The truth is, while the judgement genuinely hurts, I’m caring less and less about what someone else thinks of me.
The concept of unplugging is a thing of beauty. Set aside the phone, close the laptop, hide the remote, and give yourself completely to the three dimensional. The pressure to unplug and the judgement of not doing so has become an oppressive blanket. The divide between those of us who use the online realm for work and those who don’t is a rapidly growing chasm. Essays on “That mom at the playground” abound. Luckily, of all the things I take to heart and struggle to overcome, this kind of judgement isn’t one of them.
I want to unplug. I set my phone to silent and tuck it beneath the lamp in my bedroom. The tv isn’t an issue, it holds no real draw. Laptop, stowed. And yet, it isn’t the pulse of social media or the persistent tickle of email that tether me. All of that I can easily power down, it is the hamster wheel in my head that runs toward closure and things making sense that I cannot stop. My mind, no matter how pressing the details of my life are, seems unable to terminate the way it is set on repeat to fix things.
“Once I figure this out, I can let it go.”
Friday was a bad day full of loose ends and unpleasant moments. Sean had a late night gig and the weekend was forecasted to be a wash out. I came home in a bit of a fog, wasted from the week and filled with a gnawing dread of being cooped up with the girls just as spring fever had really set in for all of us. Around 6 o’clock Sean took the big girls to their piano lessons and I went about making dinner while half-heartedly playing family with Finley. I put meat in a marinade for Sean to grill and chicken in the oven for the girls. It was a classic case of going through the motions, not because I wasn’t interested, but because as unplugged as I thought I was, I wasn’t.Lately my plug has been broken, irrevocably stuck in the on position.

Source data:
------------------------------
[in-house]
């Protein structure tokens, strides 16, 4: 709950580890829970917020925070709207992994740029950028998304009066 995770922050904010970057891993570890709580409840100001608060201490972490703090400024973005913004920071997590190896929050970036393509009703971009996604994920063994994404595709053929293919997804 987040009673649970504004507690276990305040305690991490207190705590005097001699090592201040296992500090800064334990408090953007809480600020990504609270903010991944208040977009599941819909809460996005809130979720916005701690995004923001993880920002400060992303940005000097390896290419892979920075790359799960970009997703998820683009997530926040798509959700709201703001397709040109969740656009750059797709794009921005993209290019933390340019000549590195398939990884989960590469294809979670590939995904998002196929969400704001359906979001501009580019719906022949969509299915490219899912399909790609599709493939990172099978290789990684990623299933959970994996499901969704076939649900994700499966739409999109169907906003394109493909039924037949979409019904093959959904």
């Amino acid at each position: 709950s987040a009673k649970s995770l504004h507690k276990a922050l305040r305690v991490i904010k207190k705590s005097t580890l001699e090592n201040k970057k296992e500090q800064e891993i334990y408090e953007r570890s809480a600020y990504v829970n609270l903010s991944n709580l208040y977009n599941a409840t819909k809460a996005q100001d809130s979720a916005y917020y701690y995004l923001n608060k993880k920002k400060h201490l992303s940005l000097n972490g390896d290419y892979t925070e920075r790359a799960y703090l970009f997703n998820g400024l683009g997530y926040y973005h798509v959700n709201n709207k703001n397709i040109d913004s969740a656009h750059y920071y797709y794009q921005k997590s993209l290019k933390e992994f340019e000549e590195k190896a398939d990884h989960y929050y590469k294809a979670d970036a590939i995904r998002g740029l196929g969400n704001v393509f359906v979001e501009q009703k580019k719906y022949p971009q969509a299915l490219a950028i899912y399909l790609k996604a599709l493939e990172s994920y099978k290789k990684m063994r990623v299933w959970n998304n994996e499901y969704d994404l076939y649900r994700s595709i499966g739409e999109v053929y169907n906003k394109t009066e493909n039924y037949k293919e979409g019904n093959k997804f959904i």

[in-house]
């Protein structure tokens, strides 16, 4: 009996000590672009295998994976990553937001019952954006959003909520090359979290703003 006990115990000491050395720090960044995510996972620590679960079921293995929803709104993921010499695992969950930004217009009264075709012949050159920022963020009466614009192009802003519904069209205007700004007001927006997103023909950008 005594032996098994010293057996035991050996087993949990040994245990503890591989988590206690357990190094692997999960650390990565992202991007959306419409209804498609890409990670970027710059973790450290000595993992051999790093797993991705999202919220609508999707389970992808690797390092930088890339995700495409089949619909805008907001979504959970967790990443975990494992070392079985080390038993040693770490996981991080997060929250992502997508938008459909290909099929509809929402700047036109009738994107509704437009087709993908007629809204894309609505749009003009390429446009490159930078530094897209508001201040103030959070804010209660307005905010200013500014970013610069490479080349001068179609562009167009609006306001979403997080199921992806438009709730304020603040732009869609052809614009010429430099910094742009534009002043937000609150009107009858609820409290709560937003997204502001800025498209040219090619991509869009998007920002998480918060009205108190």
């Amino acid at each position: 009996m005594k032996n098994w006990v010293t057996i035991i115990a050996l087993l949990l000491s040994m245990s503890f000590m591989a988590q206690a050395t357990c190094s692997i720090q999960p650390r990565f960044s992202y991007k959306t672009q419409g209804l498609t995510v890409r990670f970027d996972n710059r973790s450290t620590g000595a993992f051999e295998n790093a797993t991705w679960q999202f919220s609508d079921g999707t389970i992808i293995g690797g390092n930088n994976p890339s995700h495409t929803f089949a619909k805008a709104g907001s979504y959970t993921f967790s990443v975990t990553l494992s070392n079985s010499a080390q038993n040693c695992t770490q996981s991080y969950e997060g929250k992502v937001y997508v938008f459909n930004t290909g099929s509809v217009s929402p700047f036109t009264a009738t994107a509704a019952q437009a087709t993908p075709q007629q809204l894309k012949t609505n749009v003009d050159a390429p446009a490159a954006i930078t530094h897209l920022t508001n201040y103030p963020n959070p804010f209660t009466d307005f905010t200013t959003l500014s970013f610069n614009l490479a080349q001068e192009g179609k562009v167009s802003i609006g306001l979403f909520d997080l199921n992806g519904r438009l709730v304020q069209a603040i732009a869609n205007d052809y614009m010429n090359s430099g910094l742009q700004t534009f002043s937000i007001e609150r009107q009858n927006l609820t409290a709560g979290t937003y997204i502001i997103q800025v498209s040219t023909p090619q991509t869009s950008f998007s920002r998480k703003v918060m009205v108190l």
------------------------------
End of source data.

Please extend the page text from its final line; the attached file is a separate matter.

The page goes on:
After dinner, Sean gone and the steep climb of bedtime looming, I walked out of the kitchen and found a pile of discarded cardboard boxes. Suddenly all three girls were upon me. Boxes, you see, incite in my girls a kind of excitement and wonder rivaled only by bubble wrap. “Can we have those? Can we have every single one of them?” They were breathless and purposeful and, I saw quite clearly, filled with undiluted hope.
They carefully inspected the boxes, turning them this way and that to determine their potential. They flirted with fighting, but kept moving, tearing out of the room exclaiming over the superiority of their picks. I puttered past the stairs and in to the laundry room, so much laundry, I turned back. Finley called to me from upstairs. She wanted me to play. I feared being distant, because at five she would prefer that I not play if I am only going to gaze off into space or check my phone. I trudged up the stairs thinking I’d play for a couple of minutes and then start bedtime.